Whereas few European scientists escaped the politico-intellectual gnash of the 1930s unscathed, arguably none faced quite the looming combination of compound miseries thrust at a single, seemingly unbreakable individual of that era, Tatyana Ehrenfest-Afanassjewa (1876–1964). Displaced by systemic anti-Semitism, perpetually lacking stable work, shouldering the depression of her husband that led to his suicide and to the murder of one of her children, and bearing up against the freak death of another, Ehrenfest could easily have sunk under the weight of such dense misfortune, but amazingly she did not, and survived another quarter century after Europe’s unrelenting assault upon her person, and not only survived, but formed a wholly new approach to mathematical education and retained her position as a world expert on the mathematical processes underlying thermodynamic change.

Tatyana Afanassjewa was born on 19 November 1876 in Kiev, but at the age of 2, her railway engineer father, Alexey Afanassjew, was committed to a mental asylum following a breakdown, and her mother, Yekaterina Ivanova, took young Tatyana to live with her childless aunt and uncle in St Petersburg. The same year of her arrival in St Petersburg, 1878, saw the opening of the Higher Women Courses (otherwise known as the Women’s University) in that city, a concession by Tsar Alexander II, who wished to reverse the trend of Russian women going abroad in search of university degrees that he unwittingly set off with his 1862 prohibition on women’s higher education in Russia, and who noted the general success of his more targeted 1873 opening of the Women’s Medical Courses in the city.

*Tatiana and Paul Ehrenfest*

Whereas it would have made entire sense for a girl of Tatyana’s evident gifts to have attended the Higher Women Courses, her guardians decided to place her instead in a teacher training program, from which she graduated in 1897. Shortly thereafter, Tatyana’s uncle died, leaving her free to attend the Women’s University, where for the next three years she honed her skills in mathematics and physics. In 1902, she took the momentous step of transferring to the University of Göttingen, which we have met multiple times now as the mathematical mecca featuring the dual attraction of superstars David Hilbert and Felix Klein, and where a young man named Paul Ehrenfest strenuously argued that she ought to be allowed to join the students’ mathematical club in spite of her gender. Ehrenfest, who was Jewish, and Afanassjewa, who was Russian Orthodox, soon fell in love, and married in Vienna in 1904 after Ehrenfest received his doctorate from the University of Vienna.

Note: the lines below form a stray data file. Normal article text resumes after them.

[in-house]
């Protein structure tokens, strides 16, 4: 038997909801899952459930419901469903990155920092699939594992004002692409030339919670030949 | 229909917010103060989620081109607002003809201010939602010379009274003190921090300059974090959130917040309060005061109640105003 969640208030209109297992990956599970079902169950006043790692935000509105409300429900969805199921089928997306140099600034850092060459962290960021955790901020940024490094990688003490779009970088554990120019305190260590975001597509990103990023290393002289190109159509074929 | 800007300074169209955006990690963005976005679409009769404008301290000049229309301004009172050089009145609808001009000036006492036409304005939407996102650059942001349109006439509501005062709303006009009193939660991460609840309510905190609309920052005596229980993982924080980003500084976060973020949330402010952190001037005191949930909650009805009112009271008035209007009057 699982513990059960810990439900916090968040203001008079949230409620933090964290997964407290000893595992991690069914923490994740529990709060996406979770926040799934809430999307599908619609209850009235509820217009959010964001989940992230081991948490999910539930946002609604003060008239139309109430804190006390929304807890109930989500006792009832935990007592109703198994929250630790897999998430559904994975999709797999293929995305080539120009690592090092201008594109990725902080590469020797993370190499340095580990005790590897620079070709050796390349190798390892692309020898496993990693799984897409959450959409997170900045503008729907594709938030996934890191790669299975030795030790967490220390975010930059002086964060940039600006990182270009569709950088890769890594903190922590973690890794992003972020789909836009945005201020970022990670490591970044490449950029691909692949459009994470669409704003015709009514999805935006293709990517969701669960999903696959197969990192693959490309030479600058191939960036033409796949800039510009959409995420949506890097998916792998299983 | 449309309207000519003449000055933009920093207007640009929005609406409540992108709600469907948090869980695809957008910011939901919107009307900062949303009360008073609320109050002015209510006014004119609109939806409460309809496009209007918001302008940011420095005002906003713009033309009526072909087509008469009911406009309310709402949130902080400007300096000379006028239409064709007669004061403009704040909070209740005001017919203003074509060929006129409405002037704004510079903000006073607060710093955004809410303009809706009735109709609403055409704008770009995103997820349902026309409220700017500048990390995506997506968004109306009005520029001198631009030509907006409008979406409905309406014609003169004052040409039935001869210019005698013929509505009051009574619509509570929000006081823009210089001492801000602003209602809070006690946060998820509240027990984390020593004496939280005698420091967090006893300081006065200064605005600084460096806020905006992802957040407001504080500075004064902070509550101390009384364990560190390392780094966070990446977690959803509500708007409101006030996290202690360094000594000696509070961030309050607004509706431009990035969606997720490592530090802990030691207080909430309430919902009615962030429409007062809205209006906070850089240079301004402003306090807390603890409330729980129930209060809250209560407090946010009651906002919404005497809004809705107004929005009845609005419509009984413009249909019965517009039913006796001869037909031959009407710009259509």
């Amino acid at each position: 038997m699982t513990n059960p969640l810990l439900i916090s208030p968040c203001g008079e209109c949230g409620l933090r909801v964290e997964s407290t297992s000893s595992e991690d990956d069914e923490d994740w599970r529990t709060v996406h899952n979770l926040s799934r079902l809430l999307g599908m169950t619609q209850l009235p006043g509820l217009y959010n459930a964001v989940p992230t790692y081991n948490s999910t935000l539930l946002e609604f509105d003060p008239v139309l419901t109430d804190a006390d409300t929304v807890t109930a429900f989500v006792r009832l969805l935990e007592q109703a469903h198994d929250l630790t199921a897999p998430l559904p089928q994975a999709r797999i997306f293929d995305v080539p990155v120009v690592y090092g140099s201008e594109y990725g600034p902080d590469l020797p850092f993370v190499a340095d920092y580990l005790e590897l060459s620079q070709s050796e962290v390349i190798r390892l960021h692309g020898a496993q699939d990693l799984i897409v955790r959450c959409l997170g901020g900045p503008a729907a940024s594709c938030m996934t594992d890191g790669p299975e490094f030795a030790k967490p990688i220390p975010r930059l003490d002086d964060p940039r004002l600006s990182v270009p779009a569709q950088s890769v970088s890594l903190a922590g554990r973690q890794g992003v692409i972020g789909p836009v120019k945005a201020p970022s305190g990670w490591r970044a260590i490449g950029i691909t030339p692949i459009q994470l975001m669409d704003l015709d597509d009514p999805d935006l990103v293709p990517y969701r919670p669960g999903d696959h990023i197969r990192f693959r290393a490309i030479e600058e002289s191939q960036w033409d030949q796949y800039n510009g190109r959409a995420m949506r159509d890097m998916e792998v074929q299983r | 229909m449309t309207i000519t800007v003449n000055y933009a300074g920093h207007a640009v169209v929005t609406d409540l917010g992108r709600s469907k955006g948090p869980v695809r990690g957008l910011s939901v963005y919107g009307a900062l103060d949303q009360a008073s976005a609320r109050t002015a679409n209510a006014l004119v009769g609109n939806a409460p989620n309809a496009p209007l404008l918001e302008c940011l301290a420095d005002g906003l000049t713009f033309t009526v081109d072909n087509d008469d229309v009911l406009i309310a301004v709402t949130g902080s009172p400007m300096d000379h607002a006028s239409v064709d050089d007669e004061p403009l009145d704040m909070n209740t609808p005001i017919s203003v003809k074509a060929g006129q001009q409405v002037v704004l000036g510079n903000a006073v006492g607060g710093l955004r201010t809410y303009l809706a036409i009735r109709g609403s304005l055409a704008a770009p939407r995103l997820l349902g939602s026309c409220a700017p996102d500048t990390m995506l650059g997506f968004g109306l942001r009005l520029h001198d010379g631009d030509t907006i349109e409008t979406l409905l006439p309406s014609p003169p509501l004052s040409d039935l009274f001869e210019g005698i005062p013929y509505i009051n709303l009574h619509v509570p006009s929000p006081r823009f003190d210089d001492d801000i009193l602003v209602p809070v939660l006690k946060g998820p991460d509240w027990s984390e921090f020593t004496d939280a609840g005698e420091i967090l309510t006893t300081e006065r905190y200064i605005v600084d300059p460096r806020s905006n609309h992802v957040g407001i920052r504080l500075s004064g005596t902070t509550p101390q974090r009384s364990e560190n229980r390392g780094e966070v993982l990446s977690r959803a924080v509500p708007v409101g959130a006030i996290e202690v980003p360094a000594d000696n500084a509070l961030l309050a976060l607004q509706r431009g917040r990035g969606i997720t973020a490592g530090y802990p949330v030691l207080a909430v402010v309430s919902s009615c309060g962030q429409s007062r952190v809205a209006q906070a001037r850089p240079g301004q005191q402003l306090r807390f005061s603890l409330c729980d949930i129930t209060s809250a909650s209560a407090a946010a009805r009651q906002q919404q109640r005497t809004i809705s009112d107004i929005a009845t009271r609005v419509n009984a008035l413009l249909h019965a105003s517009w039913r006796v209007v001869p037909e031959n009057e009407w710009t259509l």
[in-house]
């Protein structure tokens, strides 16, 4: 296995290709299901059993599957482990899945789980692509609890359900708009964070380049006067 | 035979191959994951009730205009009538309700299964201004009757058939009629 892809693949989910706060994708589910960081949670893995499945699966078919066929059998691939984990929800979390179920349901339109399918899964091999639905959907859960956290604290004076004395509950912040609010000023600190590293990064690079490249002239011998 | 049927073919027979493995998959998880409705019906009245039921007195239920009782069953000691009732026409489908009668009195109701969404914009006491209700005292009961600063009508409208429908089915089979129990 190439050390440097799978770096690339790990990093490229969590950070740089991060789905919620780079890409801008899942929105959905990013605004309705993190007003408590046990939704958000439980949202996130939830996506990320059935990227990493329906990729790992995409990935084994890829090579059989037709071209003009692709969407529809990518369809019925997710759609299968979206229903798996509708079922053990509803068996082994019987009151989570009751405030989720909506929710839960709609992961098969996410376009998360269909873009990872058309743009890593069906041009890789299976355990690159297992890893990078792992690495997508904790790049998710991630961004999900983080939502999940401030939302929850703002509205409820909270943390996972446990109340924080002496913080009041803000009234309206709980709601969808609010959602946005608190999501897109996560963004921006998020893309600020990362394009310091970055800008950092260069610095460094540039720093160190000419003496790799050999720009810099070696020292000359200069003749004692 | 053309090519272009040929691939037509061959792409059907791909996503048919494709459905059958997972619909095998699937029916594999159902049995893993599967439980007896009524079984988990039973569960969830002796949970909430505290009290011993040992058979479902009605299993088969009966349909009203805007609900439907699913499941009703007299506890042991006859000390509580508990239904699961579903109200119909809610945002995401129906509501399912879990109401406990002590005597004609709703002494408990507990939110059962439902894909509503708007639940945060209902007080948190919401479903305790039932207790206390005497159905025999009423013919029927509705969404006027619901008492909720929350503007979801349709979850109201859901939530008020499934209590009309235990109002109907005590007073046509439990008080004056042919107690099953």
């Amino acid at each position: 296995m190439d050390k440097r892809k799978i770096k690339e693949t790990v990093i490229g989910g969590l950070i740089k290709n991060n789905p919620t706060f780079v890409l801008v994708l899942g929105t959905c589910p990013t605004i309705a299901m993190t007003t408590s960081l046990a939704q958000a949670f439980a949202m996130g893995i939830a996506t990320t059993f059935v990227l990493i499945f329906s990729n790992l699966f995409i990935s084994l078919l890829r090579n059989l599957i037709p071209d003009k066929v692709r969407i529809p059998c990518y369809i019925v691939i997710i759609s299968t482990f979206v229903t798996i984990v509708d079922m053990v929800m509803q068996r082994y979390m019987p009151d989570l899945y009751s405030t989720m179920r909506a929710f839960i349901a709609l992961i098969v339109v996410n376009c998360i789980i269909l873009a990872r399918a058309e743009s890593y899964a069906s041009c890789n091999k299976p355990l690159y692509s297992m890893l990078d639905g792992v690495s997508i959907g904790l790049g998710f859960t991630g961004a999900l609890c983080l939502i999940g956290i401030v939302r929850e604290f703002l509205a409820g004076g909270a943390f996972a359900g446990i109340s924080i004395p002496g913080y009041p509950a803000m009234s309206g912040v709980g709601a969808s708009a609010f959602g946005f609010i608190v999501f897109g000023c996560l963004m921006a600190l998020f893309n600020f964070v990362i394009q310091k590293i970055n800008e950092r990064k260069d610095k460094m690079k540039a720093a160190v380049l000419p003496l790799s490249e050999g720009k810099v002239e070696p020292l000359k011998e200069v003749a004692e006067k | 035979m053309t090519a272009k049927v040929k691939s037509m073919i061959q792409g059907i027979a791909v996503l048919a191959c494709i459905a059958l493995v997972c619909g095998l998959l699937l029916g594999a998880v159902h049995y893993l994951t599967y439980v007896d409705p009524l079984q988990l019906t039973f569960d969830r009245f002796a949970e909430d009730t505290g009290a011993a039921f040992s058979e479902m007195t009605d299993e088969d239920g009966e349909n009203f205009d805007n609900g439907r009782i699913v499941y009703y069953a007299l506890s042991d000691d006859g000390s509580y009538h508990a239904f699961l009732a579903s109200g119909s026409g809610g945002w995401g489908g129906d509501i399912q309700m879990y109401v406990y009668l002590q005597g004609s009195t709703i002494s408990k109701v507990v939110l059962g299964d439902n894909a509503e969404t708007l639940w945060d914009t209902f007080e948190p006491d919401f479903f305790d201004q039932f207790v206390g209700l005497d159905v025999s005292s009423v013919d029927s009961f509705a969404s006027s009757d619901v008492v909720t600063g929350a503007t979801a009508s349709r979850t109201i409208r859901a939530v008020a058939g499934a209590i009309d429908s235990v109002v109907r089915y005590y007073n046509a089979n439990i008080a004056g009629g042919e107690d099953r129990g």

The couple had to renounce their individual religions in order to marry, a fact that held them back professionally, especially in a time when lack of a professed religion was associated with radical movements like Communism and Anarchism. Paul and Tatyana moved to St Petersburg in 1907, where they struggled to find work, but where their home served as the base of an influential informal physics colloquium, dedicated to sharing and discussing the most recent developments in mathematics. In 1910, the couple’s second son, Anna, was born (the first, a future mathematician also named Tatyana, was born in 1905), adding extra financial pressure to the family, compelling Tatyana to take up a variety of odd jobs, including as a grammar school mathematics teacher, and as a member of the Pedagogical Museum of the Military Academy work group dedicated to formulating new approaches to mathematics education in Russia.

Though difficult financially, this era in their early joint work was fruitful intellectually, and in 1907 they published one of their most enduring early contributions to thermodynamics theory, the Ehrenfest Model, sometimes known as the ‘dog-flea model’. In the model, a container filled with gas molecules is connected to an empty vessel. The Ehrenfests investigated the long-term expected behaviour of this system, given different values for the probability q that, at any given moment, a particle should ‘choose’ to hop from one container to the other. What the model found was that, though choosing higher values of q causes the system to reach its equilibrium state more quickly, it does not impact what that equilibrium state ultimately is. An important result of this model is that it provides estimates for how long it takes the system, if it finds itself in a state that is not the equilibrium state, to return to equilibrium, and for how long you would have to wait for the system to randomly re-assume its starting configuration (spoilers: it is a long time, like twelve orders of magnitude greater than the current age of the universe long). This was important, because it tied into the era’s debates about the validity of Ludwig Boltzmann’s H-Theorem, which predicted that systems tend generally towards a certain optimal distribution of energy states over time, with deviations from that state brought back under control in a manner similar to the Ehrenfest Model’s predictable return to equilibrium.